My property of polarity is responsible for effectively dissolving other polar molecules, such as sugars and ionic compounds such as salt. Ionic compounds dissolve in me to form ions. This is important to remember because for most biological reactions to occur, the reactants must be dissolved in water. Because I am able to dissolve so many common substances, I was given the title the universal solvent. Polarity is why you are not able to mix me with oil (or other fats), because they are non-polar, non-ionic compounds that have strong covalent bonds. The substances with such properties make excellent containers for me, such as cell membranes and cell walls.
When my molecules align with each other, a weak bond is established between the negatively charged oxygen atom of one molecule and the positively charged hydrogen atoms of a neighboring molecules. The weak bond that often forms between hydrogen atoms and neighboring atoms is the hydrogen bond. Hydrogen bonds are very common in living organisms; for example, hydrogen bonds form between the bases of DNA to help hold the DNA chain together. Hydrogen bonds give my molecules two additional characteristics: cohesion and surface tension.
Because of the extensive hydrogen bonding, my molecules tend to stick to each other in a regular pattern. This phenomenon, called cohesion, is easily observed as you carefully overfill a glass with me and observe my molecules holding together above the rim until gravity overtakes the hydrogen bonding and the molecules spill down the side of the glass. Similarly, my cohesive property allows tall trees to bring me to their highest leaves from sources below ground.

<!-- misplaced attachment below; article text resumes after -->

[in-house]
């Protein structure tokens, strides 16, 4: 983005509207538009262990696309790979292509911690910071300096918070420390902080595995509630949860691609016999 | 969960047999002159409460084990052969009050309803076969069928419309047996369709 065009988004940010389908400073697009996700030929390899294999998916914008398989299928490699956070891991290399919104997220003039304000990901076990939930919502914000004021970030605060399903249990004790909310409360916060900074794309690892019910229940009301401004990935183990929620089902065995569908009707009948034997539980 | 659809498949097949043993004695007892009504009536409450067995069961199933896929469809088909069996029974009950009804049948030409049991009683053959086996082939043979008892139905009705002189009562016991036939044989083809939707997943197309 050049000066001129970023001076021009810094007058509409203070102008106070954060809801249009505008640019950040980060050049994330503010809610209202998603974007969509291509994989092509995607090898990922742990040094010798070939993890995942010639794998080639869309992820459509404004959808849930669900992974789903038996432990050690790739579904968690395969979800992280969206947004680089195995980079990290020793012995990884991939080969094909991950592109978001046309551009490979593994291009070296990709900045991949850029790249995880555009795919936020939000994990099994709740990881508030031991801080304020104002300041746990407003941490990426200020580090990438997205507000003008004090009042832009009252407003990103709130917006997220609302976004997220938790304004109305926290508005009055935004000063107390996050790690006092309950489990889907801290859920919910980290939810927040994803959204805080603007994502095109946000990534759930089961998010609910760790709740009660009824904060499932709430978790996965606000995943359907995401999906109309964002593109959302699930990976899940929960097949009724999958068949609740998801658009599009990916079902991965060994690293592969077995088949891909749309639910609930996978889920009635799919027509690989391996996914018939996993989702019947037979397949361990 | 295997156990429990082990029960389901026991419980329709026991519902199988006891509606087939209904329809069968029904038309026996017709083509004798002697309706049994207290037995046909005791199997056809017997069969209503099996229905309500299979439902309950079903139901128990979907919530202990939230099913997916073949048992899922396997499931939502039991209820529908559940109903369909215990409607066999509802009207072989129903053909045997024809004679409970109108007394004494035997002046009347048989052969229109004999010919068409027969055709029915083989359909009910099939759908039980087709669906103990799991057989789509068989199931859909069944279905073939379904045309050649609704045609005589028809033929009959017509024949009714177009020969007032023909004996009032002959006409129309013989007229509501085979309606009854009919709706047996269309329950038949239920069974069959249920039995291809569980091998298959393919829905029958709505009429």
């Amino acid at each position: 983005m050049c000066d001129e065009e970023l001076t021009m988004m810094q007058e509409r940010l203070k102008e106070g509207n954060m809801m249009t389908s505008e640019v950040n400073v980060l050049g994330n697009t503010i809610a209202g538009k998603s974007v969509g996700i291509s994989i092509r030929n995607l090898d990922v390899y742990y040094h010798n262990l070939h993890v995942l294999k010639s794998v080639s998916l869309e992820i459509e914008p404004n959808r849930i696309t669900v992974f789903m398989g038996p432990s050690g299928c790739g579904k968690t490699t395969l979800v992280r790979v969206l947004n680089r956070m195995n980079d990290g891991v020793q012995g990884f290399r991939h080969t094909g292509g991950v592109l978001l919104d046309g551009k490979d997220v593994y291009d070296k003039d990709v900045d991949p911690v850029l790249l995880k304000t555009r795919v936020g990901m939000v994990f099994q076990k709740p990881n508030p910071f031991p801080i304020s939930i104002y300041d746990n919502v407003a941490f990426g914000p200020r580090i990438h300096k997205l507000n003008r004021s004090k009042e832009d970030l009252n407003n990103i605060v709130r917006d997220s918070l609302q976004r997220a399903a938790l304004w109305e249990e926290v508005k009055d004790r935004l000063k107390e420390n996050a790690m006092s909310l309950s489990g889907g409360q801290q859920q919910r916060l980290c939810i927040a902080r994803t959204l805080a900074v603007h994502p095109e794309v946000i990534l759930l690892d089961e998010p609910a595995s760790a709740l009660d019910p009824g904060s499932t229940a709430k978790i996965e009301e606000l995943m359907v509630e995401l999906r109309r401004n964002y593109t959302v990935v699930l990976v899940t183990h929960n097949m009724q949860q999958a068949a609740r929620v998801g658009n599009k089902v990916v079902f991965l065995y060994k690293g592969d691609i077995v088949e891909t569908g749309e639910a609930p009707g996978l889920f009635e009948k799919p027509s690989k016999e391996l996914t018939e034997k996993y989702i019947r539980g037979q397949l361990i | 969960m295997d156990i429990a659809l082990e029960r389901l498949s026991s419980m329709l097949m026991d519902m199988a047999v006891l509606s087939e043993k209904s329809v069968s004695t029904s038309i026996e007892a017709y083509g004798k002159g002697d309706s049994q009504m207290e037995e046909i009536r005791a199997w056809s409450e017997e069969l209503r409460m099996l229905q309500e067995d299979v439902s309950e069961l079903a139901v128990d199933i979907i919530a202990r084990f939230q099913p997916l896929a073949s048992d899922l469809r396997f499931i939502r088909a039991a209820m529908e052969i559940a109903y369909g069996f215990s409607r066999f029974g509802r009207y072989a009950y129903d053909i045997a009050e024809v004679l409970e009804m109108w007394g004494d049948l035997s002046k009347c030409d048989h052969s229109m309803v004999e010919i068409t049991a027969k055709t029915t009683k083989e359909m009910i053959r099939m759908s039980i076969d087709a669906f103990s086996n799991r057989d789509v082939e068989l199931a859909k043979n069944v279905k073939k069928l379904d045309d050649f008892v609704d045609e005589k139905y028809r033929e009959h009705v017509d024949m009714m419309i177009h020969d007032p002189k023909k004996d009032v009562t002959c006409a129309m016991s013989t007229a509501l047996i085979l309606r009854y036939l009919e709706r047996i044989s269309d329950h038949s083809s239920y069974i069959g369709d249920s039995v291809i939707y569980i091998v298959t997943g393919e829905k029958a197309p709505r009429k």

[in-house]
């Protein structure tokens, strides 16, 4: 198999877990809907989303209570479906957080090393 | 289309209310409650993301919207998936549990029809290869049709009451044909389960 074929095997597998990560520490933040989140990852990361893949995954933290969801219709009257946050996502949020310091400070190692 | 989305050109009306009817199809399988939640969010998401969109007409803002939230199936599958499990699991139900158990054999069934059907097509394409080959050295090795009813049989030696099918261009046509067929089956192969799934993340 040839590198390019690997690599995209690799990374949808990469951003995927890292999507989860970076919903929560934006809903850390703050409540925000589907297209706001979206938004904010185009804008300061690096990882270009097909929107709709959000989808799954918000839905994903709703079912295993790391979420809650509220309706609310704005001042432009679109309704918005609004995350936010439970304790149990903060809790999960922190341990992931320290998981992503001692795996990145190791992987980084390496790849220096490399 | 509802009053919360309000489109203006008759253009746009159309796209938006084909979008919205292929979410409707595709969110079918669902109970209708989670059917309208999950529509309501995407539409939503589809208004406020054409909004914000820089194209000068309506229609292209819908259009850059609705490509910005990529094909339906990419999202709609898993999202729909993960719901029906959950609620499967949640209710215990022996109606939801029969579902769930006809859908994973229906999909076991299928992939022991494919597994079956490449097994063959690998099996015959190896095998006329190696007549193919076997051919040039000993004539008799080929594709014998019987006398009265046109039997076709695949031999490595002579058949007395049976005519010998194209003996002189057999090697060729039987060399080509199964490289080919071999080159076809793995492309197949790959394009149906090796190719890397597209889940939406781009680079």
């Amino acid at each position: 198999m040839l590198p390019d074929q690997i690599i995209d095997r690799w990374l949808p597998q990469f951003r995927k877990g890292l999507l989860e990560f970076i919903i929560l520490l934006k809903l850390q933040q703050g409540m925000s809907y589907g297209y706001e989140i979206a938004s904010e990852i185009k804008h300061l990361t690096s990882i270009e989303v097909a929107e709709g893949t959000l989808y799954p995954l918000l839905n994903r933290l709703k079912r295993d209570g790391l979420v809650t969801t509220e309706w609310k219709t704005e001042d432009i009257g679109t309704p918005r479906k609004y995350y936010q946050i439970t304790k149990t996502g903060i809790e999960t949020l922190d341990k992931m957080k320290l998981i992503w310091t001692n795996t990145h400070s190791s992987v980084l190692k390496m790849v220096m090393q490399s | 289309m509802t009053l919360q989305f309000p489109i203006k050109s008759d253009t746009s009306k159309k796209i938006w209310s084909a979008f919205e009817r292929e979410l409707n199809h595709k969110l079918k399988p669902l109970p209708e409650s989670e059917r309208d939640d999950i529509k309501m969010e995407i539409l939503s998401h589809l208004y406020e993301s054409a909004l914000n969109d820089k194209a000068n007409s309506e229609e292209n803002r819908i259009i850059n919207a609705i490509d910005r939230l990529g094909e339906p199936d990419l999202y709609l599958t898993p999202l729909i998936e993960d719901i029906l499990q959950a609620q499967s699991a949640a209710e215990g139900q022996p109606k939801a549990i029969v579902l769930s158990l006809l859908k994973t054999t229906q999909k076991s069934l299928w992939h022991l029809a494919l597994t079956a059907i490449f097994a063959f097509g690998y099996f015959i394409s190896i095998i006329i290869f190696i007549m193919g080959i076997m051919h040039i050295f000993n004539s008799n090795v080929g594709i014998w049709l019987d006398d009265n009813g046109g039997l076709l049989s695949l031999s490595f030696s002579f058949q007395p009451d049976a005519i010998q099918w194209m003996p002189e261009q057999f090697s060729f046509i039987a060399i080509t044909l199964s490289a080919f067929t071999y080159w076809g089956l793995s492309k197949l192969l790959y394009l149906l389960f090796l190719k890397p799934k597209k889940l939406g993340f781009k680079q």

A special type of cohesion is surface tension. The tension on my surface occurs when my molecules on the outside of the system align and are held together by hydrogen bonding to create an effect similar to a net made of atoms. For example, the surface tension of water allows water spiders to literally walk on water!
Without surface tension, even the smallest objects would sink. The large particles of dust would not float, but instead would sink to the bottom and kill all of the marine life, causing the collapse of ecosystems. At the atomic level I help keep the cell membrane from collapsing on itself. My surface tension allows the cytoplasm to hold-up the cell membrane.
The importance of surface tension can be seen in your daily life too. Raincoats, for example, are able to keep me from soiling you and your clothes due to surface tension.
- High specific heat capacity– meaning that I need to gain a lot of energy to raise my temperature. Conversely I also needs to lose a lot of energy to lower my temperature. My specific heat capacity is 4.2 kJ/g/oC
- High latent heat of vaporisation-which means a lot of energy is required to evaporate me. When I evaporate, I draw thermal energy out of the surface I’m on, which can be observed in sweating.
- High latent heat of fusion- meaning that at 0oC I must lose a lot of thermal energy before I freeze, thus my liquid state can reach temperatures of down to -10oC before it forms ice.
All the above points mean that a lot of energy needs to be gained, or lost, in order to change my temperature, and so the environment on the earth resists temperature changes that could cause the life forms damage. My high latent heat of fusion prevents the earth from freezing. You can see the huge part I play to keep the planet Earth habitable.
So, that was today’s blog, my first ever. I hope you got some useful insight on not just why I am important for life on earth, but also the ‘how’ behind my versatile prowess. I must take your leave now. Until next time, fellas!